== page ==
Taking Action for Good Vision in 2018
We can no longer look at vision as a separate problem in a silo. It’s an issue that should not only be part of public health, but also part of education, road safety, and gender equity conversations. Our work this year has taken us across the globe to participate in these conversations, and while we can’t possibly capture all of them here, we hope these highlights will inspire you to continue Giving Vision a Voice in 2019.
1. Advocating for Children in New Jersey
As part of the Kids See: Success initiative, we have been working with elected officials in New Jersey to advocate for eye exams for children before they enter kindergarten. Earlier this quarter we were thrilled to learn that these collective efforts resulted in the introduction of Bill S2804, which we expect a vote on in the next couple of weeks.
2. Making Safer Roads
With the growing number of people on roads around the world, we continue to insert the topic of vision into road safety conversations. In India, we’ve finalized a study through the Central Road Research Institute in four cities to assess the impact of poor vision on commercial drivers. In Colombia, we’re beginning to build relationships, most recently by supporting FITVision at an awareness-raising event in Bogotá. And we’re making inroads on the topic in parts of Africa. At the recent 1st African Road Safety Forum, where we served on a panel with other key players, we aligned with The African Council of Optometry in joint support of the topic of vision and road safety at the event.
3. Reaching New Populations
This year we expanded our advocacy efforts in the Americas, Europe and Africa with two new team members. In June, Judith Marcano Williams joined the team as Program Manager, Americas; and in November, Eva Lazuka-Nicolaud came on board as Director, Europe/Africa. Judith and Eva will work with governments, key opinion leaders, and NGOs to raise awareness and advocate for good vision in these regions.
4. Powering Through Partnerships
In September, we announced a one-year collaboration with The Cooper Institute to raise awareness about the importance of good vision for children in conjunction with their focus on physical fitness. The collaboration is funded by The Rosewood Foundation and integrates vision into the organization’s focus on the ‘whole-child’ through communications that reach parents, students, teachers, and other partners.
5. Driving Decisions Through Research
With a firm belief that research is a key driver of policy change, we continued to build our unique curated research database. With 350+ papers and reports now available on our site, we encourage you to use the repository as a resource in your own awareness or advocacy work.
6. Amplifying Our Voice
When we talk about giving vision a voice, our diverse media partners are key players in championing the cause. This year we’re thankful for so many outlets including EdSource, New York Times, Hindu Business Line, Burlington County Times, and Global Health Now to name just a few. Whether it’s the topic of education, road safety, women’s issues or global health, it’s partners like these that are catalysts to reach audiences that can take action for good vision.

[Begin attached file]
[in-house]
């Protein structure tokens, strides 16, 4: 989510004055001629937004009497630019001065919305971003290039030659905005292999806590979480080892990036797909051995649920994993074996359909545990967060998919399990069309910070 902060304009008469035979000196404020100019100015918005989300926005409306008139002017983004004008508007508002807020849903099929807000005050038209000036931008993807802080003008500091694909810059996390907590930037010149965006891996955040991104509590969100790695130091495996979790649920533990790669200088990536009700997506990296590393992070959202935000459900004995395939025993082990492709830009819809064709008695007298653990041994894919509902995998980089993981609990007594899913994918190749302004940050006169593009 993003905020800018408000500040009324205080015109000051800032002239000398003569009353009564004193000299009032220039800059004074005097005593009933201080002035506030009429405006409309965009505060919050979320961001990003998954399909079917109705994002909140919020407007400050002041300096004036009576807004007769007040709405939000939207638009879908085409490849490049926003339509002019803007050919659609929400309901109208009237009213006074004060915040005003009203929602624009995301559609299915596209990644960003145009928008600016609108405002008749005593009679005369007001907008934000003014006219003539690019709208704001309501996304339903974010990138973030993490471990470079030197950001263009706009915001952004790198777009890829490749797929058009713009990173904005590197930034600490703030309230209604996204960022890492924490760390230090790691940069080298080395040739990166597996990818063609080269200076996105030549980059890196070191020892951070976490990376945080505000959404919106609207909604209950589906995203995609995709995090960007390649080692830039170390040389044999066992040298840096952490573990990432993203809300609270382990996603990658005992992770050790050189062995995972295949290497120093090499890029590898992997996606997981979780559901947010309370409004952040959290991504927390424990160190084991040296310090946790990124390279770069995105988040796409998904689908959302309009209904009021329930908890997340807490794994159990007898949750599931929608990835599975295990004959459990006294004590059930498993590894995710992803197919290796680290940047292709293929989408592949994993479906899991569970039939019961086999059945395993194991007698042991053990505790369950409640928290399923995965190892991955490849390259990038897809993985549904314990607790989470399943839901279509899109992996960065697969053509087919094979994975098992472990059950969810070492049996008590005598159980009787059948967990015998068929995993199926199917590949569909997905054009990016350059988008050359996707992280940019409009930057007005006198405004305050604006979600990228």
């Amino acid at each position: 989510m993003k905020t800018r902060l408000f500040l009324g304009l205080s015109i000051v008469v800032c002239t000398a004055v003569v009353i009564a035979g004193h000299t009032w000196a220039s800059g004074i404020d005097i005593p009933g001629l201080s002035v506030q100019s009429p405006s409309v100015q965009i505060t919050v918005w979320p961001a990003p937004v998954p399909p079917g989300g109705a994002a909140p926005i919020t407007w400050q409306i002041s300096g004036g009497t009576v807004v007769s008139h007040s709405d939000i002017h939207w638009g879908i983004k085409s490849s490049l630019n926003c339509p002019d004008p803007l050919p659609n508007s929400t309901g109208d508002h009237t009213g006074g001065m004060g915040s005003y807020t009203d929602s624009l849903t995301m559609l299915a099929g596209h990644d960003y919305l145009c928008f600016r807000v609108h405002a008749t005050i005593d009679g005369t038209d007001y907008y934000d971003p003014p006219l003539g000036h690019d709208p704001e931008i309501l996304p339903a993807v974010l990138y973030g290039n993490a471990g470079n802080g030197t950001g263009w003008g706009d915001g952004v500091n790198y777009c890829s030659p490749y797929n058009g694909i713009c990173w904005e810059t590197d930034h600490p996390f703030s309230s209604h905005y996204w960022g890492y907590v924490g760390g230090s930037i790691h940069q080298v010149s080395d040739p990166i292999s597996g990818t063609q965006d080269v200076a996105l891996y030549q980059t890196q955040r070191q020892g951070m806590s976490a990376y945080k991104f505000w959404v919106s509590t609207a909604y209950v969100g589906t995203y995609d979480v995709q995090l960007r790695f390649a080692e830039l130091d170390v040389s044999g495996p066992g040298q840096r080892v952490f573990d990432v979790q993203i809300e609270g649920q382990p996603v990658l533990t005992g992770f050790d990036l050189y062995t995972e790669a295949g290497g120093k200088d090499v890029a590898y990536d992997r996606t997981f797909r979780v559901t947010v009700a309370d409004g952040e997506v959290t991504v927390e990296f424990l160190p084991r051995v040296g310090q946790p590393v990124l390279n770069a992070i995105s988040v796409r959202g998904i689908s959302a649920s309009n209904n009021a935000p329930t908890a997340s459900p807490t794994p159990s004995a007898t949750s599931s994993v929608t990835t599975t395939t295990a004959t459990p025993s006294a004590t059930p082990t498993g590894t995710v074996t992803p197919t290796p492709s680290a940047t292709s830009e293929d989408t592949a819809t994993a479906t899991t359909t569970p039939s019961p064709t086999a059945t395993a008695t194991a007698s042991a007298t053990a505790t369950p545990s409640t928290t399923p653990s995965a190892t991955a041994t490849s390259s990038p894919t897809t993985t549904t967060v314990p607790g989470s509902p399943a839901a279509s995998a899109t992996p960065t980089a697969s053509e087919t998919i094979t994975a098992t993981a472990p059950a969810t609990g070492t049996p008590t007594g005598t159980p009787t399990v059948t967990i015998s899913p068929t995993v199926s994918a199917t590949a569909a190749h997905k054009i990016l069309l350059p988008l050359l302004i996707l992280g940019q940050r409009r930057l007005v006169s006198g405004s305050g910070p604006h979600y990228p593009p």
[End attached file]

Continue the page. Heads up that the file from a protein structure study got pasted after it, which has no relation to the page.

7. Advocating for Gender Equality
In a time when gender issues are at the forefront of many conversations, it’s important for us to highlight how being a woman could affect access to good vision in some parts of the world. Earlier in the year, we applauded the efforts of South Korean news anchor Lim Hyeon-Ju, who became the first female anchor in the country to wear eyeglasses on air. It’s a great example of what can happen when we realize that, when it comes to vision, glasses have no gender.
8. Highlighting Myopia
It’s no secret that myopia is on the rise. The trend has implications for all of us, everywhere. Nowhere is that more evident than in our schools and with our children. In June we had the opportunity to partner with Professor Kovin Naidoo on a panel at the School Based Health Alliance Convention in Indianapolis to address the topic and encourage and empower those who work in schools to be advocates for our children’s vision.
9. Speaking Out
In April, we had the opportunity to address American Optometric Association members and representatives at their annual advocacy days in Washington D.C. Together, we stood tall for vision and addressed key issues affecting vision care in the United States today.
10. Sharing the Narrative
It’s clear from all of our work this year that the collective voice is key to making a difference. We’re reminded that none of this work can happen without all of us standing in the gap for those who need our voice. One of the key highlights for us in 2018 has been the opportunity to work with all of you. With every call we make together to establish a connection, every blog post we write, every story that you reshare on social media, every event where we speak, there’s an exchange of information, ideas and energy that is the most powerful piece in helping us in our cause.